Description A lamplighter, as its name suggests, is someone who brings light to others. He or she ignites the flame of trust in G-d and restores hope in mankind.This original Muchnik mosaic depicts a lamplighter who spreads forth and illuminates the surroundings. Beneath the flame are mosaic tiles with a Kiddush cup and Challas. On the bottom left are Shabbat candles and a Tzedaka box both of which bring light and goodness to the world.A globe sits in the base of the lamplighter which symbolizes the impact you make on this earth.When one flame is lit from another, the first flame does not get diminished in any way. So too, when we share with others, we will not lose. On the contrary, by giving to others we add more flames, more light and more warmth.May you continue to be a beacon of light to the world around you.
Michoel Muchnik, Brooklyn, New York Member Since December 2012 Artist Statement Michoel Muchnik, among the foremost Jewish artists of our day, revolutionized Chassidic art generating a tremendous impact on Jewish life today. His imaginative and joyful depiction of traditional and mystical Jewish themes brought him critical acclaim and international prominence as a most beloved Jewish artist.
Muchnik has staged exhibits of his original paintings, bas-relief mosaics and lithographs throughout the world. His originals have been displayed at the Brooklyn Museum, the Goldman Arts Gallery in Washington, D.C., Yeshiva University Museum in New York, Dansforth Museum in Massachusetts, the Sydney Jewish Museum and the Sharei Tzedek Collection in Israel.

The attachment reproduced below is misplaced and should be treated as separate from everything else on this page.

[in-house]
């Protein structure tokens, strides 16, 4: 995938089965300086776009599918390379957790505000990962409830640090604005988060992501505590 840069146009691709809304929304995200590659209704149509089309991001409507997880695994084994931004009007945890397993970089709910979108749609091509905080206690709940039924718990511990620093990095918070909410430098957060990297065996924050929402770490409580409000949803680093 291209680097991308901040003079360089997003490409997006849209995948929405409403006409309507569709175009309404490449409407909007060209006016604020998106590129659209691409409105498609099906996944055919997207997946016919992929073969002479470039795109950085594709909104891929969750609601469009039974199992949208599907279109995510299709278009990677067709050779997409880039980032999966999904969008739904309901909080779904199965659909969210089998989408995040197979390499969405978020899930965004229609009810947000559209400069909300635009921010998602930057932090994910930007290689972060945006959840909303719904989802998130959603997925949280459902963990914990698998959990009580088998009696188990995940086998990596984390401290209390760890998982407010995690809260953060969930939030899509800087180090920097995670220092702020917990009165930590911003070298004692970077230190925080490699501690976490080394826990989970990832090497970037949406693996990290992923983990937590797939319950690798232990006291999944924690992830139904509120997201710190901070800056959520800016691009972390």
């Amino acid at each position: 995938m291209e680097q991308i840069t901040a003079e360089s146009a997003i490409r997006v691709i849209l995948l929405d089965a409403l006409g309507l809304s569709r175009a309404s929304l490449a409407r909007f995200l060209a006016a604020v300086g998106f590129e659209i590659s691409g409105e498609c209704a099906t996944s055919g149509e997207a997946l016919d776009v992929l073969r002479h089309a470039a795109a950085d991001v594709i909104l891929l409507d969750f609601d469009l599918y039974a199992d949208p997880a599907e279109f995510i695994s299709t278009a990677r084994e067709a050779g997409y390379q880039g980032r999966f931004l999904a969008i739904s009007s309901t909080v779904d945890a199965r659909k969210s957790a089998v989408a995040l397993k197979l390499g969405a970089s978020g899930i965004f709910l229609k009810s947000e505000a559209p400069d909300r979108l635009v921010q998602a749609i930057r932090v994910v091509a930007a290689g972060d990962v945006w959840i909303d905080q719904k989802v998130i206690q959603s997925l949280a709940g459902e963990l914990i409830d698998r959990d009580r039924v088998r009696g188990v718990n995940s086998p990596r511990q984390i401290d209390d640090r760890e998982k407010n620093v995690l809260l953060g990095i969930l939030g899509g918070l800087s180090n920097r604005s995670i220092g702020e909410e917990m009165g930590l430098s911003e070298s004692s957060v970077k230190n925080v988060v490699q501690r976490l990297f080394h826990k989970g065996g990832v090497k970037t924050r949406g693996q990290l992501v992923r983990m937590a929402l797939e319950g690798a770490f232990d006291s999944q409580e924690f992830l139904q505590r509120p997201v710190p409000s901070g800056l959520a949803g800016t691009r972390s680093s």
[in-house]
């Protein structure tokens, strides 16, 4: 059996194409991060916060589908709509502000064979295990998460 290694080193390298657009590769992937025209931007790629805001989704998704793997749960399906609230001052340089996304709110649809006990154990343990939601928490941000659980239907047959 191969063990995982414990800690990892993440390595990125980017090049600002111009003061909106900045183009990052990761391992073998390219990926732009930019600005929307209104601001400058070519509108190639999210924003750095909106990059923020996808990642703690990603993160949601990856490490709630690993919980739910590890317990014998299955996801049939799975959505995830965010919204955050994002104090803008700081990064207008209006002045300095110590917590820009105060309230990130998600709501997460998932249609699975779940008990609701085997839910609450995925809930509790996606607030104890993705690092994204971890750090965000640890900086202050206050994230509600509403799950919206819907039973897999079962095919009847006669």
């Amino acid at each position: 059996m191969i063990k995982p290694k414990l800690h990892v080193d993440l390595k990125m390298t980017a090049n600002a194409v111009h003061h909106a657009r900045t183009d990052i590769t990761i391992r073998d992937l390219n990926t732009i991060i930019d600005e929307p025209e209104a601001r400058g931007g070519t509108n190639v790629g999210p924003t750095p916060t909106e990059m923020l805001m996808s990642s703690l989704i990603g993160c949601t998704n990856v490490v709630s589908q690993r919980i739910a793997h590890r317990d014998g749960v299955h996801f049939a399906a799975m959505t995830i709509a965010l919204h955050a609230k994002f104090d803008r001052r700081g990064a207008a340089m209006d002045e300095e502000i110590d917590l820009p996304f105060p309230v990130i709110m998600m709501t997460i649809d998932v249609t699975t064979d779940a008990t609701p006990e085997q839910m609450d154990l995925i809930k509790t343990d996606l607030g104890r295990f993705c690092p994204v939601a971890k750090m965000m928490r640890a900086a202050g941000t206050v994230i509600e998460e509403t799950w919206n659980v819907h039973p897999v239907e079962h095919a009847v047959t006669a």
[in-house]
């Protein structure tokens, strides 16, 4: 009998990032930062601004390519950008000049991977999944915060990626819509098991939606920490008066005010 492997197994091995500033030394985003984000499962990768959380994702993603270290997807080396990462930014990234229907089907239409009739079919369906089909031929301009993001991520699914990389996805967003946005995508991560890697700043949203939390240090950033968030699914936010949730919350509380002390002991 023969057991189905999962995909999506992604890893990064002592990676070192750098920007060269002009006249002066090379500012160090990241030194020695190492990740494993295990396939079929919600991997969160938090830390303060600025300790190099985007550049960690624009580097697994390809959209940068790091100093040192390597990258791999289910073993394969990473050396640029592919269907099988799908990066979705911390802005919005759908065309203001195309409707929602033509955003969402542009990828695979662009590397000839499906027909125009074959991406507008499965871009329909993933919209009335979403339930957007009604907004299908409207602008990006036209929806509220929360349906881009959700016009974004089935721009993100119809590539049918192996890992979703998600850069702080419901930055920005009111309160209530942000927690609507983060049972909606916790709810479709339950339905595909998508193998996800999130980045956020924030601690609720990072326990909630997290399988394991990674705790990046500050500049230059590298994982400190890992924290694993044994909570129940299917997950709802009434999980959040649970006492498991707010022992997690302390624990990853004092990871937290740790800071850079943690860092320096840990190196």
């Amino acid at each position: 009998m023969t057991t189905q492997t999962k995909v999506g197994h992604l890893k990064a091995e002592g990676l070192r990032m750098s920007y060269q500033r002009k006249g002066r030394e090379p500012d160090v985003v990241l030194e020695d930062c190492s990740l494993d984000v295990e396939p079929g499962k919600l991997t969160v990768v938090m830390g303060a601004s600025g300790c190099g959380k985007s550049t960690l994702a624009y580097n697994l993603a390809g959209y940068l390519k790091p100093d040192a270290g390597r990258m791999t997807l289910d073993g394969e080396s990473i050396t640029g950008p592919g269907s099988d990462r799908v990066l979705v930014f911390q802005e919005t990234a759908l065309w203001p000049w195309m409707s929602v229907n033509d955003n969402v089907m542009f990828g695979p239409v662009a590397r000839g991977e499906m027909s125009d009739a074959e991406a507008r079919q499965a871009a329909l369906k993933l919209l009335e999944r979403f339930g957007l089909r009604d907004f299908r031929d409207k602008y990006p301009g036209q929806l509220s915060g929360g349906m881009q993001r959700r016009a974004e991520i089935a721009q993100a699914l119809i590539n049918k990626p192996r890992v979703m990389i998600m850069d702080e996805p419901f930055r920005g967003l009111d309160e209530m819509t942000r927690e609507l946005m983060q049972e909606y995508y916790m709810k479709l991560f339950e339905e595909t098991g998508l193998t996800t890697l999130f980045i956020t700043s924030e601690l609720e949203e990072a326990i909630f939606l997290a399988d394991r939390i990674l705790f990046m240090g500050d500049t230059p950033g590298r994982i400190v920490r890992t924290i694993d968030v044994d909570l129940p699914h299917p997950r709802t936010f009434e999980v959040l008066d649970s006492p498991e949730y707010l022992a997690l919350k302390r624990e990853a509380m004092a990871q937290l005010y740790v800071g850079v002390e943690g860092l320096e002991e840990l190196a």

Behrman House published a series of his original paintings for their gift edition of Pirkei Avos, “Sayings of The Fathers”. He recently created “The Treasured Land”, a 6'x24' sculptural mural depicting the Land of Israel for the Jewish Children’s Museum in New York. He wrote and illustrated eight children’s books and provided cover illustrations for numerous other books and magazines including Hadassah. He is a sought after lecturer on Jewish art and mysticism.
Born in Philadelphia in 1952, Muchnik received his artistic training at Rhode Island School of Design. He later studied at the Rabbinical College of America, in Morristown, New Jersey. Muchnik lives in Brooklyn with his wife,children and Grandchildren.